“See, if I were to write Billy Joel’s ‘Just The Way You Are,’ I’d wreck it,” he said, explaining why his instincts run contrary to pop music. “I’d have written ‘I love you just the way you are, you stupid little bitch.’ Which really isn’t as good.”
Of course, he’s joking. But he’s also serious. And it’s that’s precise blend of humor and gravity that has distinguished the songs of Randy Newman from the start. He’s both one of the most hilarious and most serious of all songwriters. A compositional genius, he’s the only great American songwriter to become an accomplished film composer (with some 26 films to date, each with a fully orchestral score he wrote and conducted himself). But he’s also a lyrical genius who has done more than created a style; he’s created his own school of songwriting.
Newman’s songs use the novelistic technique of the untrustworthy narrator, a sometimes funny, often dark, always effective way of shaping a song.
Asked why he chose this indirect method of songwriting, he said: “Maybe it’s a psychological defect. I don’t want to stand up ...
The consistency with which John Mayer combines word craft and melody has earned him rarefied status as a respected songwriter and musician. As one of few musicians to achieve both critical acclaim and popular appeal, the seven-time Grammy Award winner has earned accolades for each album release while selling more than 17 million albums worldwide.
Known as a musician who defies genre boundaries, Mayer is well known for collaborations with a range of artists. From rock to blues, hip-hop to jazz to country, Mayer has performed and/or recorded with Hall of Fame inductees Eric Clapton, BB King and Buddy Guy, as well as T-Bone Burnett, Herbie Hancock, Dixie Chicks, Jay Z and Alicia Keys.
On April 18, 2013, John Mayer will induct legendary blues man Albert King into the Rock and Roll Hall of Fame at the 28th Annual Hall of Fame Induction Ceremony. Mayer will also perform a tribute to Albert King with Gary Clark Jr.
In this interview with John Mayer, the musician reflects on the lasting influence of Albert King, including how King's music first resonated with him and why King belongs in the Rock and Roll Hall of Fame.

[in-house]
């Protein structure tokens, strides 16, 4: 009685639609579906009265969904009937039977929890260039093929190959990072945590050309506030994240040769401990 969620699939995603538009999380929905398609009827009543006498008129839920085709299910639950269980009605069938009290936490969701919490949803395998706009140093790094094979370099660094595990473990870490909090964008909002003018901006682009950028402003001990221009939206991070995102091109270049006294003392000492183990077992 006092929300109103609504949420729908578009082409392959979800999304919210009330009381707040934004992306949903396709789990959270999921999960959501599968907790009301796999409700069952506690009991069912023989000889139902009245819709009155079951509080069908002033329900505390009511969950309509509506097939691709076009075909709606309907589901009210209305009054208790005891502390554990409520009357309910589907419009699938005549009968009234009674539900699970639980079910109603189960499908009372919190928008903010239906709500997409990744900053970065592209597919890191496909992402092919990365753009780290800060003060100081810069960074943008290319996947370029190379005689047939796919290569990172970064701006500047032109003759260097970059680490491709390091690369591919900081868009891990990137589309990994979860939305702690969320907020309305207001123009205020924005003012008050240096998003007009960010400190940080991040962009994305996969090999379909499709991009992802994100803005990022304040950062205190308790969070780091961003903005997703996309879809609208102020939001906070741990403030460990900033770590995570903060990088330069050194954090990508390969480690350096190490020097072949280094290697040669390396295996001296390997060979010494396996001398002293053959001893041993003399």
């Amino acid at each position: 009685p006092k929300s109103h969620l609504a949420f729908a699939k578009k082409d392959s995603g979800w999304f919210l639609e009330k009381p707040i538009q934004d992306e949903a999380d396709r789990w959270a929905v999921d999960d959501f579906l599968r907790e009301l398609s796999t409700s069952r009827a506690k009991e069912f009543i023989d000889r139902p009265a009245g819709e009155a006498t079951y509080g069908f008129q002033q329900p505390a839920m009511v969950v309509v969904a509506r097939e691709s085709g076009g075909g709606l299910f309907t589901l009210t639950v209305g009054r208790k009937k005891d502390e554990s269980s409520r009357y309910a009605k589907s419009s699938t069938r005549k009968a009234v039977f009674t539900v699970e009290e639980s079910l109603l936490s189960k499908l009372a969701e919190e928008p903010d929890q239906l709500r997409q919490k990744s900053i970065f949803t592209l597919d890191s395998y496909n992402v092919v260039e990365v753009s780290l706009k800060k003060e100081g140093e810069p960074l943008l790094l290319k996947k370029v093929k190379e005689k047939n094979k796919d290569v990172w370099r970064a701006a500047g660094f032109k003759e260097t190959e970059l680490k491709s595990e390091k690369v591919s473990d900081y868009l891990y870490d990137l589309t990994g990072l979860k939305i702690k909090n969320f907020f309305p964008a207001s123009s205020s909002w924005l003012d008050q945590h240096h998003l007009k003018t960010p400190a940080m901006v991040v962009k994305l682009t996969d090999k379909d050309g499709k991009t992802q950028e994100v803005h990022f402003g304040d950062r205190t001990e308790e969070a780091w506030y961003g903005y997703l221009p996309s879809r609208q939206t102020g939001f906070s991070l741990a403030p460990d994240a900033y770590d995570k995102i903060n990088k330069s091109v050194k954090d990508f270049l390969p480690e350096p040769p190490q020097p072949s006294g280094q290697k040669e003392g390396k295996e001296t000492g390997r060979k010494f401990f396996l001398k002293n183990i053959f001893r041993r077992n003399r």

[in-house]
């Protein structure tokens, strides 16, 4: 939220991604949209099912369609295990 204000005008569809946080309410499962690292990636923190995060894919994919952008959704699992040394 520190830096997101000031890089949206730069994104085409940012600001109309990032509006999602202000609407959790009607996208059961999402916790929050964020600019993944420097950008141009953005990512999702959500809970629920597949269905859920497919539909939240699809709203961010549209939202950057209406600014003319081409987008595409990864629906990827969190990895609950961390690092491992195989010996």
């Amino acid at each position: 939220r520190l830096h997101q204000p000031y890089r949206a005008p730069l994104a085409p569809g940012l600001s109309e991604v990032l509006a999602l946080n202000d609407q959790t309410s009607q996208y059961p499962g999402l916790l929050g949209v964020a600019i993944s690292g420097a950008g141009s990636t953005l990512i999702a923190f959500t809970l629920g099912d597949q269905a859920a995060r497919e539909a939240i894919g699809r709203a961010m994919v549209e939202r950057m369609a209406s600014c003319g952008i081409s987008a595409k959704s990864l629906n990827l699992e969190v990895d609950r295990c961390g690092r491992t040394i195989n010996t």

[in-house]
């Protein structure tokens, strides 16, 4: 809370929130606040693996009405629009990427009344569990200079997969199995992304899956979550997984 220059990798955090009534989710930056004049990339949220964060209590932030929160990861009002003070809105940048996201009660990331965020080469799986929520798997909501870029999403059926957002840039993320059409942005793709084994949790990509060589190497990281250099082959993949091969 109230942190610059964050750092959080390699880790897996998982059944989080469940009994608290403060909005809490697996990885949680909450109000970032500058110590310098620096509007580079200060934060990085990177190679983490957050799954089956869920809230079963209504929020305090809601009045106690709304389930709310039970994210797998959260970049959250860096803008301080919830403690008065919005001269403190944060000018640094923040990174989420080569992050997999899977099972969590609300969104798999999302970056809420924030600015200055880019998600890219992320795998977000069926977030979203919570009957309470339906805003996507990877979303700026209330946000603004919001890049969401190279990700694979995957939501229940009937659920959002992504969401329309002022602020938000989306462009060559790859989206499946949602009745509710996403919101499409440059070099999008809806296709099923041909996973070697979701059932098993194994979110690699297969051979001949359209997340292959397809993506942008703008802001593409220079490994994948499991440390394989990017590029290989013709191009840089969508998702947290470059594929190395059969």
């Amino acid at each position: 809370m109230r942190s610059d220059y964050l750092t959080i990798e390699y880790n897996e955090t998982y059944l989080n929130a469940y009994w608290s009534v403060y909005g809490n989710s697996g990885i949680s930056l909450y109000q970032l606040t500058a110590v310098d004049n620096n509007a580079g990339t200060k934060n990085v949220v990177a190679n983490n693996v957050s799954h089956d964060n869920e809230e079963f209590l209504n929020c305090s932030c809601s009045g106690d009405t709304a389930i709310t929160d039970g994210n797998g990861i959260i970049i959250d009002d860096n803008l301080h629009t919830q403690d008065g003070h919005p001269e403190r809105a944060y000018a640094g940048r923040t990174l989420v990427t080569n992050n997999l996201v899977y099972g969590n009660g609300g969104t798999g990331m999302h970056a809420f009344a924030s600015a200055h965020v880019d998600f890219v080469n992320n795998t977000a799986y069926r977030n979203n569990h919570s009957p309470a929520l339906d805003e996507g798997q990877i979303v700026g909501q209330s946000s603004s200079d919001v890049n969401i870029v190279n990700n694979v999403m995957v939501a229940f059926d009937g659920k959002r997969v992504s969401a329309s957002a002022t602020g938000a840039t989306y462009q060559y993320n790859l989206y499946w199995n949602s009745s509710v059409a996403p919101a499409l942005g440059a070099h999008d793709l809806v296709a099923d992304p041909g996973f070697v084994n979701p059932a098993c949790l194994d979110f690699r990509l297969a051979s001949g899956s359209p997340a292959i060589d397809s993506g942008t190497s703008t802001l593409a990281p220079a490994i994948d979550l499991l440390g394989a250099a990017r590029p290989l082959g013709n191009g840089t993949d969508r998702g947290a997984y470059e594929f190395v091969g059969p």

Rock Hall: What's your ...
2009 Rock and Roll Hall of Fame inductee Rev Run of Run-DMC recently visited the Rock and Roll Hall of Fame and Museum in Cleveland, Ohio, where he sat down with the Rock Hall to discuss what it was like to be inducted into the Rock and Roll Hall of Fame and his impressions of 2013 Rock and Roll Hall of Fame Inductees Public Enemy.
Public Enemy will be inducted into the Rock and Roll Hall of Fame during the Rock and Roll Hall of Fame induction ceremony on April 18, 2013, in Los Angeles. The 2013 Hall of Fame inductee exhibit opens at the Rock and Roll Hall of Fame and Museum in Cleveland, Ohio, on April 16, 2013!
In the history of rock and roll, Muddy Waters represented the tide that brought the Southern blues traditions to the north and amplified them. Along the way, he inspired the name of among the biggest rock and roll bands of all time – the Rolling Stones – and countless other artists who emerged in his wake.
Muddy Waters was born McKinley Morganfield on April 4, 1913, in Issaquena County, Mississippi. Following his mother’s death in 1918, McKinley, the son of a farmer, was raised by his grandmother who lovingly gave him the nickname “Muddy” after his fondness for fishing and playing in a muddy creek. Being a pioneer of the Delta blues, Waters eventually took his talents on the road and landed at Chess Records in Chicago, Illinois. Many of the songs that Waters recorded have become blues landmarks, including “Honey Bee,” “(I’m Your) Hoochie Coochie Man,” “I Just Wanna Make Love to You” and “Got My Mojo Working.”
In the Sixties, Waters played a large role in the blues revival that took American blues “across the pond.” A youthful group of Brits who formed a band in 1962 – Mick Jagger, Keith Richards, Brian Jones, Charlie Watts, Ian Stewart and ...